The History of Pride June 9, 2023 – Posted in: Global News

June is Pride month, so AtWork! and our team thought we would share some information about why it’s celebrated. The LGBTQIA+ community has had a very bumpy ride when it comes to their rights.

In ancient times the LGBTQIA+ community was revered for…

being different. There were many gods in many pantheons that took same-sex lovers and partners, no one really said anything against it. The Greek city-state Thebes had a special military unit called the Sacred Band which was made up of 150 gay couples. Their thought on this was that everyone would work harder in war to protect their partner. It wasn’t really until the “end of Paganism” that same-sex relations were looked down upon.

After World War II, the US wanted to restore the “Pre-War Social Order” and hold off the forces of change. U.S. Government Agencies made a list of who they saw as security risks, and the LGBTQIA+ Community made the list. Between 1947 and 1950, 1,700 federal job applications were denied. 4,380 people were discharged from the military and 420 were fired from government jobs because they were suspected of being homosexual. In 1952, Homosexuality was posted as a mental disorder by the American Psychiatric Association, the organization that sets the standard for mental health diagnosis and care.

In 1955, The Daughters of Bilitis were the first Lesbian activist group. Also considered to be an alternative to Lesbian bars which at the time were considered to be Illegal and be subject to police raids and harassment. All these events lead up to one of the biggest Gay Rights Demonstrations, the Stonewall Uprising or Stonewall Rebellion. In an article a few years back, members of the Community were interviewed about Stonewall. They said that they never used the term riots, they saw it more as an uprising and the police used the term riot to justify their aggressive behavior.

The Raids of LGBTQIA bars in New York were routine due to police harassment since LGBTQIA was illegal but on the night of June 28th, 1969, things got out of control. That first night led to a multiple-night uprising, Patrons of the Stonewall Inn, other local gay and lesbian bars patrons, and neighborhood residents came to help fight back the police. Residents were protesting to be able to live their lives in their neighborhoods without the fear of being arrested since the illegality of homosexuality was passed down in colonial times.  After all of this happened one year later on June 28th, 1970, the first Pride marches took place in New York.

The 1970s saw a lot of LGBTQIA+ progress within the United States. 1973 saw Lambda Legal as the first legal organization to fight for LGBT rights, and in March of that year, PFLAG (Parents, Families, and Friends of Lesbians and Gays) had its first meeting. Then, in 1974, Kathy Kozachenko became the first openly LGBTQ American elected to public office, holding a seat on the Ann Arbor Michigan City Council. In 1975 the first Federal gay rights bill was seen but never brought to consideration. On January 9, 1978, Harvey Milk was appointed as San Fran’s City Supervisor but was sadly assassinated by Dan White in November. Due to Harvey’s influence, the first LGBTQUIA+ Pride Flag was created.

The ’80s and ’90s were a mix of progress and erosion of LGBTQIA+ rights. 1983 saw the first HIV/AIDS discrimination lawsuit. In 1988, the first National Coming Out Day was observed in an effort to support anyone “coming out of the closet” or living openly as an LGBTQIA individual. In 1993, “Don’t Ask, Don’t Tell” was signed into effect as the official United States policy on military service of non-heterosexual people, and 1996 saw the Defense of Marriage Act was signed into effect preventing any same-sex marriages from receiving any federal marriage benefits.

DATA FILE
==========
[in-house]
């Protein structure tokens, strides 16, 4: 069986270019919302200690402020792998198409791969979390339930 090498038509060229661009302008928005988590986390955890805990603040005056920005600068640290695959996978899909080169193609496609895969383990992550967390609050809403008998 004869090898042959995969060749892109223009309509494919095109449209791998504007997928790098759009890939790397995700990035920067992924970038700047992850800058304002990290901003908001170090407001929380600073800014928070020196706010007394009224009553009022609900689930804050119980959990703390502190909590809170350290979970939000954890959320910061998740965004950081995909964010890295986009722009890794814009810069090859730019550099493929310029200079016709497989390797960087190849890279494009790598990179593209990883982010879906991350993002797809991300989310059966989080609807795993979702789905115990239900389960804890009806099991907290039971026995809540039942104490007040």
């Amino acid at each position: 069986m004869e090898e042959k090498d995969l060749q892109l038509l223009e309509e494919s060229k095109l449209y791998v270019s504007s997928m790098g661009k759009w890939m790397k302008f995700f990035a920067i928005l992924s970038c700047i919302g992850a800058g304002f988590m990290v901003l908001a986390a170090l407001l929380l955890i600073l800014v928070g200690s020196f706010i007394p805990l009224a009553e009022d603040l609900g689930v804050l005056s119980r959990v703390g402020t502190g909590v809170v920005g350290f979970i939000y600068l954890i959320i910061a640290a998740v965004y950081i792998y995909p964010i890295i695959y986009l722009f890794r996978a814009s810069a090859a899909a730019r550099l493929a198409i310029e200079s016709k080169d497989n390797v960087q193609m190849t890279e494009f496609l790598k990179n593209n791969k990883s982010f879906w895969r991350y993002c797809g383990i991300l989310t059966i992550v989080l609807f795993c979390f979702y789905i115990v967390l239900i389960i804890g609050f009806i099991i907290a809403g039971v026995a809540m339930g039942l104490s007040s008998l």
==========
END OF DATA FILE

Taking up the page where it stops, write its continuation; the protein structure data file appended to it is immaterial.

At the turn of the Century, everything started to change. In 2003, the US Supreme Court struck down the Homosexual Law, which decriminalizes same-sex conduct. In 2004 the first LEGAL same-sex marriage took place in Massachusetts. 2011 saw the “Don’t ask, don’t tell” overturned, and 2012 followed with Obama becoming the first sitting president to publicly support the freedom for LGBTQ+ couples to marry. A huge win for American Civil Rights was the passing of Marriage Equality in 2015, protecting the rights of same-sex marriages on a federal level. In June 2020, the US Supreme Court ruled that Federal Law Protects LGBTQ+ workers from Discrimination. January of 2021 President Biden repeals Trump-era ban on transgender Americans joining the military.

Within the last two years, there have been an unprecedented amount of anti-LGBTQ+ bills being considered and passed. It’s been 54 years since Stonewall, and we are constantly fighting for our rights. The LGBTQIA+ Pride Parade and celebration started off as a march against the system that discriminated against and criminalized our community. Through the years we have had plenty of wins which is why we still “march”. We celebrate those wins, but we still march in a Parade to remind us and the world of the discrimination and violence the LGBTQIA+ community still faces. The look of the march may have drastically changed over the years, but the heart behind it hasn’t. Pride in the LGBTQ+ Community is like what the 4th of July is to America. We light fireworks and wave our flags to remind us of where we came from and why we are able to wave our flag. Yet we also know that we deploy soldiers to actively make sure that we can celebrate in the years to come.

Written by Michael Poepping, Employment Consultant

Drafted by Mackenzie Wyatt, Office Manager

Edited by Alexandrea MacIndoe, Director of Advocacy & Marketing


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